I pray that the shock, dismay and grief of Charlottesville will be a turning point for the U.S. and even our global United Methodist church. We share collective responsibility to turn our thin words into thick action. We share collective responsibility to break our silence. We share collective responsibility to restore health to the communities and relationship out of which extremism, hatred and racism grow. We share collective responsibility, as followers of the Prince of Peace, to create non-violent communities where people with different political and religious views respect each other. We share responsibility to articulate the vision of the Beloved Community where no person feels endangered on account of their social, racial or cultural identity.
This collective responsibility begins by each of us examining our own hearts for the prejudice that contributes to attitudes of supremacy or hatred, or to violence, or silence or fear. Peacemaking and reconciliation always begins within.
This is the moment for The United Methodist Church and all peoples of faith to be bold in our witness against racism and white supremacy. The vision of the Beloved Community lies not behind us, but before us. I urge us to pray for the Holy Spirit to break through and work through The United Methodist Church to heal our broken world and make tangible, visible the kingdom on earth as it is in heaven.
Bishop Bruce R. Ough, President
Council of Bishops
The United Methodist Church

Tuesday, August 15, 2017

Nazis And Their Demented Paramours The KKK Should Be Condemned By South Dakota's Elected Officials.

     So far the responses of our SD congressional delegation to the events in Charlottesville have been tepid, ambiguous, and cowardly.  Why these three can't bring themselves to condemn specifically the Nazis and KKKers who were the most visible elements in the march to "Unite The Right" shows a dismaying lack of moral specificity.  Congresswoman Noem blathers on about "anyone spreading hate and fear" while Thune called "the hate and bigotry . . . disgusting and unacceptable."  According to the SF Argus Leader, Mike Rounds deferred questions to a written response (that I haven't found) that condemned violence but didn't criticize President Trump's response.  Do our congressional reps know anything about the history of the Nazis and the Klan? Why can't they bring themselves to call out these two organizations for condemnation?  
   I wish this trio of South Dakota Republicans had the same no-nonsense rejection of moral equivocation that Ronald Reagan did when queried about the support he'd gotten from the Ku Klux Klan.  Said President Reagan in 1984, "the politics of racial hatred and religious bigotry practiced by the Klan have no place in this country and are destructive of the values for which America has always stood."  As to Nazis, Reagan's wartime service (his vision deferred him from a combat assignment) was distinguished by a long list of of anti-Nazi film productions and public appearances that put his status as a popular actor to work in the war effort.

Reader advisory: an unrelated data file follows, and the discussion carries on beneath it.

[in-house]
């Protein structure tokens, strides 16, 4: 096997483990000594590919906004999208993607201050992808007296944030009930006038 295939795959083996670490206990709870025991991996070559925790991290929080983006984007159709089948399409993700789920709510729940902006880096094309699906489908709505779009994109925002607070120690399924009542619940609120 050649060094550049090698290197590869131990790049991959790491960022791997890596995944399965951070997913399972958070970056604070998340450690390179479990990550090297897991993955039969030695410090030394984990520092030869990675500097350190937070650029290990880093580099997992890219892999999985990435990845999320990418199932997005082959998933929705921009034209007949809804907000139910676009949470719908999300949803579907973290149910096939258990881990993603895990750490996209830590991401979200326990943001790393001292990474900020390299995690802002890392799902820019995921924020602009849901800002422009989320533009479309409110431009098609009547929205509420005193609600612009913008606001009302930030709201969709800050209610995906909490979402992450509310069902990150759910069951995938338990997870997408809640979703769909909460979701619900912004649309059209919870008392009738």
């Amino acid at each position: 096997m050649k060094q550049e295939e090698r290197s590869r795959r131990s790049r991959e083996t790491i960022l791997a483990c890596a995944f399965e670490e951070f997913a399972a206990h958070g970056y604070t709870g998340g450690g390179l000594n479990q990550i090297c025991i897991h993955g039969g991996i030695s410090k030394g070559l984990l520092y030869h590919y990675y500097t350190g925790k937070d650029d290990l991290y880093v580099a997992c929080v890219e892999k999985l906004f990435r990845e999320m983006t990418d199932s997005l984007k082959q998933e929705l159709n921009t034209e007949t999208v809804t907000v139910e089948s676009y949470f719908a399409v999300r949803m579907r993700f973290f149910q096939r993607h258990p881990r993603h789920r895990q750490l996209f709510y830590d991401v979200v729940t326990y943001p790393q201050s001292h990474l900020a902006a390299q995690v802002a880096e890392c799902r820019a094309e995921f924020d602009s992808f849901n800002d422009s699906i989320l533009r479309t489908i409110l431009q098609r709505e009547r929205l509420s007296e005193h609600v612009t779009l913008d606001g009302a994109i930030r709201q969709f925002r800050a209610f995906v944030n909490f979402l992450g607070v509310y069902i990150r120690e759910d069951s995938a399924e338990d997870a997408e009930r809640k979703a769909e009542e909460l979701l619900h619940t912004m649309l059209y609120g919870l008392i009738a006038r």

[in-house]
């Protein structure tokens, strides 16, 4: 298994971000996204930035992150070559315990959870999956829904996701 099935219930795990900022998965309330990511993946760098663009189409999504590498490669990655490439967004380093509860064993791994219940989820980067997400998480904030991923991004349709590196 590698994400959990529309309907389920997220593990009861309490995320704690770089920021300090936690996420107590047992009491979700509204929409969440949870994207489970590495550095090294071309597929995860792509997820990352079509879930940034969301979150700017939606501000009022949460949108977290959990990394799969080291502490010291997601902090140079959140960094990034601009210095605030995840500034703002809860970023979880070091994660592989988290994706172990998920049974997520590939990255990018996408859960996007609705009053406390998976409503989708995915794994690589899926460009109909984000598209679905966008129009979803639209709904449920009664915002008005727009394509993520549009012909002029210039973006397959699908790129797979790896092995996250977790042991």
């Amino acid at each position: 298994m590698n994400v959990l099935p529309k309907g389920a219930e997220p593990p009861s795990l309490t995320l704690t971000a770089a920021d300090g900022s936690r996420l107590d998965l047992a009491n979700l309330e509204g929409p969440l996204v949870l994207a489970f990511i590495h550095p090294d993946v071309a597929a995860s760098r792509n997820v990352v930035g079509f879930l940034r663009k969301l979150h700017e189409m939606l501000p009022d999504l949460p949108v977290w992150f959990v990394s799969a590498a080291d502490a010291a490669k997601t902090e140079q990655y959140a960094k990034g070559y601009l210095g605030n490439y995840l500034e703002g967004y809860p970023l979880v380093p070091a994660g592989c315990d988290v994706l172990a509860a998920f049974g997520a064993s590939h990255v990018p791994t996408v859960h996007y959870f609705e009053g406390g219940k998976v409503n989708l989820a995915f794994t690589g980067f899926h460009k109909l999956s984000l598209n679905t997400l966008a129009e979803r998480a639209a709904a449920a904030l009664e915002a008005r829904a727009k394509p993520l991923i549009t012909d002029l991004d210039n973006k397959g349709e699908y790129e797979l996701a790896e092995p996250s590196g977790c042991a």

More than two thousand South Dakotans were killed or wounded fighting the Nazis and their allies in World War II.  I'm a life member (by virtue of my 13 month tour of duty as a Marine in Vietnam) of the F.J. Willuweit VFW post in Quinn, at the eastern end of Pennington County. Willuweit was killed fighting Nazis in Europe.  I had an employee, long since dead, who fought with Patton in Europe.  He once told me that when he landed at Normandy the bodies floating in the water were so thick that you could practically walk on top of them to get to the beach.  My own dad, who fought the Nazis in the Balkans while serving in the Greek army, was shot and captured in Macedonia in 1942, then subsequently trucked to a POW camp near Dachau, the infamous concentration camp. He spent the rest of the war as a forced laborer, including a stint as a hod-carrier for German bricklayers constructing the ovens in which thousands of murdered Jews were incinerated. 
      That so many of us in South Dakota have direct linkage to the generation that sacrificed much, if not all, in the battle against Nazism should be enough to spur our elected leadership into condemning the latter day resurgence of this hideous legacy.   It really isn't that difficult or politically perilous.  Along with those demented paramours of Nazism, the Ku Klux Klan, they're easy enough to target with the simple, clear, unequivocal and direct language of modern conservatism's towering warrior Ronald Reagan:  They have no place in this country.  Get it, Noem, Rounds and Thune?  They have no place in this country.  

Tuesday, August 8, 2017

Crime And Punishment In South Dakota

     My good friend Cory Heidelberger called attention to a dismayingly uneven application of South Dakota justice last week in his excellent Aberdeen-based blog Dakota Free Press.  In Heidelberger's accountthe sentencing last week of Spearfish resident Rocky Roy Rardon to 10 years in the pen (five if he makes restitution) for stealing $49 thousand from the Prairie Hills Transit And Child Care Center, a non-profit of which Rardon was finance director, seems inconsistent with sentencing standards when looked at in context.